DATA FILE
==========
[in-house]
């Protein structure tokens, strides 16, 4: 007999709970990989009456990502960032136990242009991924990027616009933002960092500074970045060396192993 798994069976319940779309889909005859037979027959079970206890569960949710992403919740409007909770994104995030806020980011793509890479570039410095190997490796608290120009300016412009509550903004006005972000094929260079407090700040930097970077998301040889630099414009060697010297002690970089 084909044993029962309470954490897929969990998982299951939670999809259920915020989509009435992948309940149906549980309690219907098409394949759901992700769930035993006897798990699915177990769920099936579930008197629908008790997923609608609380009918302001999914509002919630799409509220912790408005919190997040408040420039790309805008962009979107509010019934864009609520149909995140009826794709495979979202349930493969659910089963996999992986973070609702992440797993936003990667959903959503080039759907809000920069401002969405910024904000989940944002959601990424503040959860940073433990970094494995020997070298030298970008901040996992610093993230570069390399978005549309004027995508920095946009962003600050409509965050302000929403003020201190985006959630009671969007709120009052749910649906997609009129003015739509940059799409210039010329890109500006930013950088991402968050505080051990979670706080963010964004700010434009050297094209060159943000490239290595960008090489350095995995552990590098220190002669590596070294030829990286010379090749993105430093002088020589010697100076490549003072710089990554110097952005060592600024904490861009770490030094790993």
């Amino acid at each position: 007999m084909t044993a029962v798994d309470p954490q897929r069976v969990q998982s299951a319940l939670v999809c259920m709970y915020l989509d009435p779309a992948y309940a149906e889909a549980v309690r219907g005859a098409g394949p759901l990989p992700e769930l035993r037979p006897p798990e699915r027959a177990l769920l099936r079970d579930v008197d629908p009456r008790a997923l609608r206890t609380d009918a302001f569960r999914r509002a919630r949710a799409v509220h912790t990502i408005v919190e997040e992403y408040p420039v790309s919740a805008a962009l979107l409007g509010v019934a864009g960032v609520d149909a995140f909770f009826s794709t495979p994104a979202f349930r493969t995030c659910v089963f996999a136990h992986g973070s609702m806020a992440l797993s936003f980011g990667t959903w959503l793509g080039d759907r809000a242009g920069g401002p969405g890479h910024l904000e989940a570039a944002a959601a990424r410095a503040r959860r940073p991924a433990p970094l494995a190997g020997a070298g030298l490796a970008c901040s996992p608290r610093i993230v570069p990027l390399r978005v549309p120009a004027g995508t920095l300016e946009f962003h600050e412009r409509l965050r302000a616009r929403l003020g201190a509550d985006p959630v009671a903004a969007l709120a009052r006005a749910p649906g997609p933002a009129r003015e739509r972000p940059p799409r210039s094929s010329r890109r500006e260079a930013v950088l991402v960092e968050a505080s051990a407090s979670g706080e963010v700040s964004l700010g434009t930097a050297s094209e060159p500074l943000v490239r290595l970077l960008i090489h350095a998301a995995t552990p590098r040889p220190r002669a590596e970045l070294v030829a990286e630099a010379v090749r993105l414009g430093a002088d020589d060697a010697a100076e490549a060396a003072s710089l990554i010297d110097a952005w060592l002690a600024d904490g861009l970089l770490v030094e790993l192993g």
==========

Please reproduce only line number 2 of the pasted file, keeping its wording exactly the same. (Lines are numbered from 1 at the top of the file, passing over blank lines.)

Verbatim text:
């Protein structure tokens, strides 16, 4: 007999709970990989009456990502960032136990242009991924990027616009933002960092500074970045060396192993 798994069976319940779309889909005859037979027959079970206890569960949710992403919740409007909770994104995030806020980011793509890479570039410095190997490796608290120009300016412009509550903004006005972000094929260079407090700040930097970077998301040889630099414009060697010297002690970089 084909044993029962309470954490897929969990998982299951939670999809259920915020989509009435992948309940149906549980309690219907098409394949759901992700769930035993006897798990699915177990769920099936579930008197629908008790997923609608609380009918302001999914509002919630799409509220912790408005919190997040408040420039790309805008962009979107509010019934864009609520149909995140009826794709495979979202349930493969659910089963996999992986973070609702992440797993936003990667959903959503080039759907809000920069401002969405910024904000989940944002959601990424503040959860940073433990970094494995020997070298030298970008901040996992610093993230570069390399978005549309004027995508920095946009962003600050409509965050302000929403003020201190985006959630009671969007709120009052749910649906997609009129003015739509940059799409210039010329890109500006930013950088991402968050505080051990979670706080963010964004700010434009050297094209060159943000490239290595960008090489350095995995552990590098220190002669590596070294030829990286010379090749993105430093002088020589010697100076490549003072710089990554110097952005060592600024904490861009770490030094790993």